Here DeVito points to Saudi Arabia and the UAE, which over the past few years have invested heavily in other emerging markets. “Particular areas of focus have been in agriculture, manufacturing and the tech sector, all of which are areas where the oil-rich region has tended to be laggards in,” he says.

Langham also highlights how Brics could challenge the G7 countries in investment terms. “Given China, UAE and Saudi Arabia have large reserves and sovereign wealth funds, this could see funding diverted away from G7 economies to Brics members,” he says.

But for Langham, more fundamental factors for institutional investors will prevent them from moving capital from the G7 en masse. “Fundamental reasons for investment flows into the G7 are the economies’ open capital markets and strong institutional quality, which reduce the risk of investing. Brics is unlikely to challenge these fundamentals as a group.”

A pariah and a giant

Building on the idea that investing in Brics is risky business, while also giving little credence to Brics as a cohesive bloc, Larose identifies the strengths and weaknesses of its component parts – with a bigger emphasis to be found on the latter.

“Brazil is a commodity powerhouse with chaotic internal politics,” he says. “Russia is a pariah state finding itself more dependent than ever on hydrocarbon resources to nance its military-industrial complex,” he adds.

“India,” Larose says, “is a rising giant that has neither incentive nor motivation to sacrifice its economic ties to the West in order to please its eternal rival China.”

And China “is a gigantic recycling machine, transforming what they buy from their Brics allies to cater for the West consumption needs”.

Adding on China, Larose says: “There is the issue with Taiwan, which could make China the next pariah state.”

And South Africa he describes “as a social-economic time bomb, where inequalities and an inability to grow never let the nation recover from the dark times of apartheid”.

But the problem with Brics doesn’t stop with such a gloomy assessment. There are further stumbling blocks in presenting Brics as a new political and investment panacea.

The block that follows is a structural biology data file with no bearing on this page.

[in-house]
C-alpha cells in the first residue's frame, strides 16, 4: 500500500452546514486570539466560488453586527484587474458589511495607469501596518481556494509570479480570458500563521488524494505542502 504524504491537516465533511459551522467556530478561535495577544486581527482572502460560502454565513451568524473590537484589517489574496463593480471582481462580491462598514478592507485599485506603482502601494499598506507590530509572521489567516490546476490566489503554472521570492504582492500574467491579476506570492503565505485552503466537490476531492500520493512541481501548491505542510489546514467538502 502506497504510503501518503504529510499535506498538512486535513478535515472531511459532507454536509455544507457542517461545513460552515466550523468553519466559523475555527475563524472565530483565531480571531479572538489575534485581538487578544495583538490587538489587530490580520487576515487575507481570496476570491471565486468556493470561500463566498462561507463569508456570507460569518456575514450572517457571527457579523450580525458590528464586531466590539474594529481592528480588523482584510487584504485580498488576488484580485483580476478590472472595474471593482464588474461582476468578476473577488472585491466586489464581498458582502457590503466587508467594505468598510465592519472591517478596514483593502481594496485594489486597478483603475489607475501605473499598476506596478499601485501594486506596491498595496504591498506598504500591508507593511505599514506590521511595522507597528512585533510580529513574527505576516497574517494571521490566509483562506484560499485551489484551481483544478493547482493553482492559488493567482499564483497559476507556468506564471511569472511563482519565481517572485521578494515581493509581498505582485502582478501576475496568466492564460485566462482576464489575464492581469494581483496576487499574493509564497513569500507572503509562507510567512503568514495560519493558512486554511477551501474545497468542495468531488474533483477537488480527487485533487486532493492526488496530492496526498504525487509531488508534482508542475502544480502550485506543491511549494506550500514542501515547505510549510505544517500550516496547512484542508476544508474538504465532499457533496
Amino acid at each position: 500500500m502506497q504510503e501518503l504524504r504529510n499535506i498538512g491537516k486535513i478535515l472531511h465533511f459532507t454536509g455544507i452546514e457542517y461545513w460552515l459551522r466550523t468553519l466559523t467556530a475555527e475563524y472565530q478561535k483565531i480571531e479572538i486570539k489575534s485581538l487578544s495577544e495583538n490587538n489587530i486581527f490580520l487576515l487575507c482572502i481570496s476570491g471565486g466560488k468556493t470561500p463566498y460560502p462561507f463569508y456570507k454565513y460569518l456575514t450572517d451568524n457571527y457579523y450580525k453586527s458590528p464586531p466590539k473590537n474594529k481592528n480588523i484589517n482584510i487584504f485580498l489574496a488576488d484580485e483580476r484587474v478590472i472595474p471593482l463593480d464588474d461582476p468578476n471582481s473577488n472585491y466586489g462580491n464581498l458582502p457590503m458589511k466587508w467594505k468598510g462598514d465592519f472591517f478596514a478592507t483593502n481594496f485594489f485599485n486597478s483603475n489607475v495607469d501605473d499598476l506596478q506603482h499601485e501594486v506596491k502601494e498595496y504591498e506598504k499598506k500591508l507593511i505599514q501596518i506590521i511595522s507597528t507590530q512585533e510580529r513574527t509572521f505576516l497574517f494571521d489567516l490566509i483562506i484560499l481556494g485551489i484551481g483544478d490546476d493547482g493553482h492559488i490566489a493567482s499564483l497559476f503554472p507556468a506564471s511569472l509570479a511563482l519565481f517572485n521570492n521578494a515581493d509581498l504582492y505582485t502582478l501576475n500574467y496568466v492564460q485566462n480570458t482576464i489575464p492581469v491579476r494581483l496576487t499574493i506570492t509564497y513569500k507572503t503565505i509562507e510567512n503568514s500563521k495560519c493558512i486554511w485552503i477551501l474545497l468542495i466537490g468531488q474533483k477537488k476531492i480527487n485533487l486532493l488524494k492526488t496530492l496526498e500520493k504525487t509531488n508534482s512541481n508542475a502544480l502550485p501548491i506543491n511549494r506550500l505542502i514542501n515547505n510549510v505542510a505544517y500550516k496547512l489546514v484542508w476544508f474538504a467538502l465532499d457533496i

Brics reject

The first issue comes in the form of Javier Milei, the new prime minister of Argentina. His libertarian views mean he looks to the West, not to Brics, as the way forward.

Milei has rejected Brics membership, advocated a dollarisation of the country’s nances, albeit something he has not acted upon at the time of writing, but pitching him rmly against the narrative of the Brics.

If he persists in this, as seems he will, how much will it undermine the whole Brics power project?

“Milei’s rejection of Brics membership shows that the group may struggle to position itself as a voice for the global South,” Langham says. “Members have competing geopolitical aims and Brazil, India and South Africa have pushed back on the group being seen as a direct challenge to the West.”

But DeVito sees positives for Argentina and Brics from an economic and investment standpoint. “Milei is looking to take a more fiscally responsible and investment-friendly economic approach to managing the Argentinian economy. So, an improved Argentinian economic environment will encourage much needed outside investment in industry and infrastructure,” he says.

There can be no doubt that what plays out in Argentina – given the unpredictability of Milei – and its impact on Brics, will be interesting to see.

Democrats and autocrats

The second, and probably more fundamental, reason that Brics will not advance in an upward power trajectory is the uneven political nature of the Brics countries. They range from democracies to autocracies, something which is likely to undermine Brics as an effective investment bloc.

Larose agrees with this premise. “Political contexts and economic conditions are just too heterogeneous to envisage any kind of union at the trade level let alone at the monetary level. The only common denominator those countries have is the will to challenge the leadership, hegemony of the West,” he says.

An argument shared by Langham. “While there are clear common goals amongst Brics members of increasing their geopolitical clout, reshaping and challenging existing global institutions and practices, and reducing their use of the US dollar, it would be a mistake to view members’ geopolitical aims as homogenous,” he says.

The Financial Times has reported that some members, particularly India and Brazil, have been unhappy with the anti-western rhetoric of China and Russia in meetings. Such cracks could create a chasm.